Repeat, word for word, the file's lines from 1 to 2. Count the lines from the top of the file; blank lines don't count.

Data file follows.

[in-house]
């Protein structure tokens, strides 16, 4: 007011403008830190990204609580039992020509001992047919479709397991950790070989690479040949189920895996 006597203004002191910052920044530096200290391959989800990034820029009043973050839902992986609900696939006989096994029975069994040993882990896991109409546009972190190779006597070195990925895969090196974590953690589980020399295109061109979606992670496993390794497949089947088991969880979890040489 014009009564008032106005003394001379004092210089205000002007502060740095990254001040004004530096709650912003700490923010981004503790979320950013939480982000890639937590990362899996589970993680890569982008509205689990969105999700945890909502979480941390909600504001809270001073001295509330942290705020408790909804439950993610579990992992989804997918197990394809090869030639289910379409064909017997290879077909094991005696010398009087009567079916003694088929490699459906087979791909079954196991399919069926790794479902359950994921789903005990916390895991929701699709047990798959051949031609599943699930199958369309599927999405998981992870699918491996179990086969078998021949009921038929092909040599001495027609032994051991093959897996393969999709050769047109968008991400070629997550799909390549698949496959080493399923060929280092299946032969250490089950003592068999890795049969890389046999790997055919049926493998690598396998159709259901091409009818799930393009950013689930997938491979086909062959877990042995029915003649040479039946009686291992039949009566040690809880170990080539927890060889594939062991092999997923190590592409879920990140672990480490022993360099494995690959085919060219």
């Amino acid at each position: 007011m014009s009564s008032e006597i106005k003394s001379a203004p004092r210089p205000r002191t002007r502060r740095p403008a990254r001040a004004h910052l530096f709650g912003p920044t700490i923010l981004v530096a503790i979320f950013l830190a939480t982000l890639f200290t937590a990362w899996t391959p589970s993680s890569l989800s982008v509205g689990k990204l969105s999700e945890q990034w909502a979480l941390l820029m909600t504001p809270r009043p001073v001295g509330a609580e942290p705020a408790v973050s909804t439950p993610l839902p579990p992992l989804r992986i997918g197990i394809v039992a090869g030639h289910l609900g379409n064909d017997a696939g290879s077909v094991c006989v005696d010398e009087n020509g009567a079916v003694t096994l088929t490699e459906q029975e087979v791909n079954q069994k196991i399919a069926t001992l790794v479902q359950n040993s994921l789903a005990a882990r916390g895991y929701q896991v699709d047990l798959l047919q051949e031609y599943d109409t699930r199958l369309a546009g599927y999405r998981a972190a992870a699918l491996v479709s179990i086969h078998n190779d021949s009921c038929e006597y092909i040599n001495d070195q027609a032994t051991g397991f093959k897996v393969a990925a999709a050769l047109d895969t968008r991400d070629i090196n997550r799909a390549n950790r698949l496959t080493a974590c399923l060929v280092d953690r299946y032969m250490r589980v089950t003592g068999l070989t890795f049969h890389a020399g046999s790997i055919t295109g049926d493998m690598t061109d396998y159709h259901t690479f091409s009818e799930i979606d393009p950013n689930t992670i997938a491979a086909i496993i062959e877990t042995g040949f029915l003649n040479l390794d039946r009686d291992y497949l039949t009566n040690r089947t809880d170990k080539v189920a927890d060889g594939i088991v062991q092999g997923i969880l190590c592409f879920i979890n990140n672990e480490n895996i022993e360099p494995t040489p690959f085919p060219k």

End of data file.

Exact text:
[in-house]
């Protein structure tokens, strides 16, 4: 007011403008830190990204609580039992020509001992047919479709397991950790070989690479040949189920895996 006597203004002191910052920044530096200290391959989800990034820029009043973050839902992986609900696939006989096994029975069994040993882990896991109409546009972190190779006597070195990925895969090196974590953690589980020399295109061109979606992670496993390794497949089947088991969880979890040489 014009009564008032106005003394001379004092210089205000002007502060740095990254001040004004530096709650912003700490923010981004503790979320950013939480982000890639937590990362899996589970993680890569982008509205689990969105999700945890909502979480941390909600504001809270001073001295509330942290705020408790909804439950993610579990992992989804997918197990394809090869030639289910379409064909017997290879077909094991005696010398009087009567079916003694088929490699459906087979791909079954196991399919069926790794479902359950994921789903005990916390895991929701699709047990798959051949031609599943699930199958369309599927999405998981992870699918491996179990086969078998021949009921038929092909040599001495027609032994051991093959897996393969999709050769047109968008991400070629997550799909390549698949496959080493399923060929280092299946032969250490089950003592068999890795049969890389046999790997055919049926493998690598396998159709259901091409009818799930393009950013689930997938491979086909062959877990042995029915003649040479039946009686291992039949009566040690809880170990080539927890060889594939062991092999997923190590592409879920990140672990480490022993360099494995690959085919060219």